WENY News - Motions Denied, Alleged Stolen Tracking Device in Reed Campaign

Motions Denied, Alleged Stolen Tracking Device in Reed Campaign Sign Case Moves Forward

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Corning, N.Y. (WENY)-- After a plea offer was denied by the defense this morning, the case of the alleged stolen GPS tracking device inside a Congressman Tom Reed campaign sign is moving forward.

     The Steuben County District Attorney's Office offered Gary McCaslin an Adjournment in Contemplation of Dismissal, or ACD. The ACD would allow all charges to be dismissed in six months if McCaslin didn't break the law in that period of time, and wrote a letter to the Reed Campaign apologizing for causing inconvenience. McCaslin's attorney, Christina Sonsire, says they denied the motion because it could still be seen as an admission of guilt.

     "Myself and Attorney (Ray) Schlather, who are co-representing him, feel so strongly that once all the facts are heard by a jury, that he'll be fully vindicated.  It's for that reason that we simply couldn't allow him to accept an ACD," Sonsire explains.

     McCaslin is accused of railing to return a GPS tracking device found inside a campaign sign for Tom Reed. Reed's Campaign Manager Nick Weinstein, says when he went to retrieve the sign back from McCaslin, the defendant refused to give the tracker back. Attorney Sonsire says it's because McCaslin didn't know who the GPS tracking device belonged to, and didn't know what to do.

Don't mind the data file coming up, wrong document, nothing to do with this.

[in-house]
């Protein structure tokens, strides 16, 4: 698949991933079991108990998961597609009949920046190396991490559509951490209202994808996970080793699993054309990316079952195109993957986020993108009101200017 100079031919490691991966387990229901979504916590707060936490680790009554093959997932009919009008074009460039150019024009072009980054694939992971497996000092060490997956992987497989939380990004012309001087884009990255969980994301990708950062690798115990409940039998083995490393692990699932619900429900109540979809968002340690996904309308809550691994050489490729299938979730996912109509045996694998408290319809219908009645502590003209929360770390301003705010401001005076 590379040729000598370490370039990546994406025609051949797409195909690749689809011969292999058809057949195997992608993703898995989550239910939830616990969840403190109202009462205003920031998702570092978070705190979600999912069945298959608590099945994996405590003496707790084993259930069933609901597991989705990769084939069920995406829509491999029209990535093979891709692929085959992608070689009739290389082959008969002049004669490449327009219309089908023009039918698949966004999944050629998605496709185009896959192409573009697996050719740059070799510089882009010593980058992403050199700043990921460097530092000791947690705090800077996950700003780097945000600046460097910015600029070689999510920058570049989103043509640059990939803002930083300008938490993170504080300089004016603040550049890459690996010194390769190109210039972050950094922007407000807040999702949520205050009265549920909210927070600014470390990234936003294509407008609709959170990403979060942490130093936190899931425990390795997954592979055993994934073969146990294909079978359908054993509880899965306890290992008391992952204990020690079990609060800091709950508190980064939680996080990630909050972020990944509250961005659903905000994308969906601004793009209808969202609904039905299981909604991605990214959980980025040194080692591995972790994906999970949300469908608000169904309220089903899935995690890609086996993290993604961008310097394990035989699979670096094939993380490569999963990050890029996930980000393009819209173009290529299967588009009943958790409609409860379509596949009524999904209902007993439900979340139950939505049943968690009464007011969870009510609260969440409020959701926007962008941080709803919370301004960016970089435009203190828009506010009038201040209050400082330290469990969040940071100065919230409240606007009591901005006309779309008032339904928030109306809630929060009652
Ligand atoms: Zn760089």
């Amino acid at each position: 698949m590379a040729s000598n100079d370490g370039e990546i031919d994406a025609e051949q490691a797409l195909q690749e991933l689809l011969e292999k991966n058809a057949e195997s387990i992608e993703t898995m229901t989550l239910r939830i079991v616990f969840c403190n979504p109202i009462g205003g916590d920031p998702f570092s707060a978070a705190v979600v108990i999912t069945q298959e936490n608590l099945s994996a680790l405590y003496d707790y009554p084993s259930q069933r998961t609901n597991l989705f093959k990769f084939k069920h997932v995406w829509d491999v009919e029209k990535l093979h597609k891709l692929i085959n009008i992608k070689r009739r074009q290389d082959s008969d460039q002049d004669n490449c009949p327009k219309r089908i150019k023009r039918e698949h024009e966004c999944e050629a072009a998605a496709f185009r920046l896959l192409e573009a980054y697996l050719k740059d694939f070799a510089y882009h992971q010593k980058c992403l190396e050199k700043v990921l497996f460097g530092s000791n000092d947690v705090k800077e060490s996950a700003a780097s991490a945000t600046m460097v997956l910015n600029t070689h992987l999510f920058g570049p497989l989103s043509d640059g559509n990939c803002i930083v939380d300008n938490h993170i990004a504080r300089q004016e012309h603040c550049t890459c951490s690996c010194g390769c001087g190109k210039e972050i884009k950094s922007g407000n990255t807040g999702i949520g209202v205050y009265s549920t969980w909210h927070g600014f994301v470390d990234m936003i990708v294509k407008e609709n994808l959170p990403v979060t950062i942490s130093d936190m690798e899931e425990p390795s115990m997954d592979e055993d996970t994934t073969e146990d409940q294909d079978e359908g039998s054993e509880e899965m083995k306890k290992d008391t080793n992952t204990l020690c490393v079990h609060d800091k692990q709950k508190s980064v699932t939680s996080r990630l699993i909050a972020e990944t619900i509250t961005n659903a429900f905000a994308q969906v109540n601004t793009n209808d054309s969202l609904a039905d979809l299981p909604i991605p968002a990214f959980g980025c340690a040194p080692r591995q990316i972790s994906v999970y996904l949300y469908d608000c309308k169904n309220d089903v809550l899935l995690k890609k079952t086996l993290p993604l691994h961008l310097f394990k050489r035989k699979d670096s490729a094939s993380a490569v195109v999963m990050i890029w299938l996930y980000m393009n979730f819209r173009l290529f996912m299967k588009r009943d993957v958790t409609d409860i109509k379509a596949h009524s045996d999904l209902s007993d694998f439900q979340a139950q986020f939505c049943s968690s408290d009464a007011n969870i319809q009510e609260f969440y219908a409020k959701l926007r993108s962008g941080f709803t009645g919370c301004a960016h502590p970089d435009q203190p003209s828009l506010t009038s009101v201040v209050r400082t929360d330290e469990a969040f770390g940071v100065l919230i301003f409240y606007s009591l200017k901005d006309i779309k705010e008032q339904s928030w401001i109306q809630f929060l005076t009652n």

"By then he had seen the tracking device and didn't know what to do with it. He didn't know it was legal to have. In that moment, he wasn't sure how to act. But within a short time after, he realized he didn't want this to go any further, he went to the campaign office and congressional office and tried to give it back," Sonsire explains.

     But Weinstein says the GPS tracking device, which he says he placed in the sign himself, was labeled demonstrating evidence of ownership belonging to the Reed Campaign, along with a phone number to call if it needed to be returned. Weinstein says the Congressman would have liked to see the case end today with the ACD.
     
      "The Congressman would have been happy with an outcome that was presented to the defendant today, an adjournment in contemplation of dismissal, with an admission of guilt or at the very least a recognition of inconvenience that this has caused the campaign. That would have been something that we had been happy with," Weinstein explains. "If you take something that doesn't belong to you, that's theft, and it's in the hands of the court system now," he adds. 

     The case will be back in Town of Corning Court on September 17th at 10:00am for discovery.

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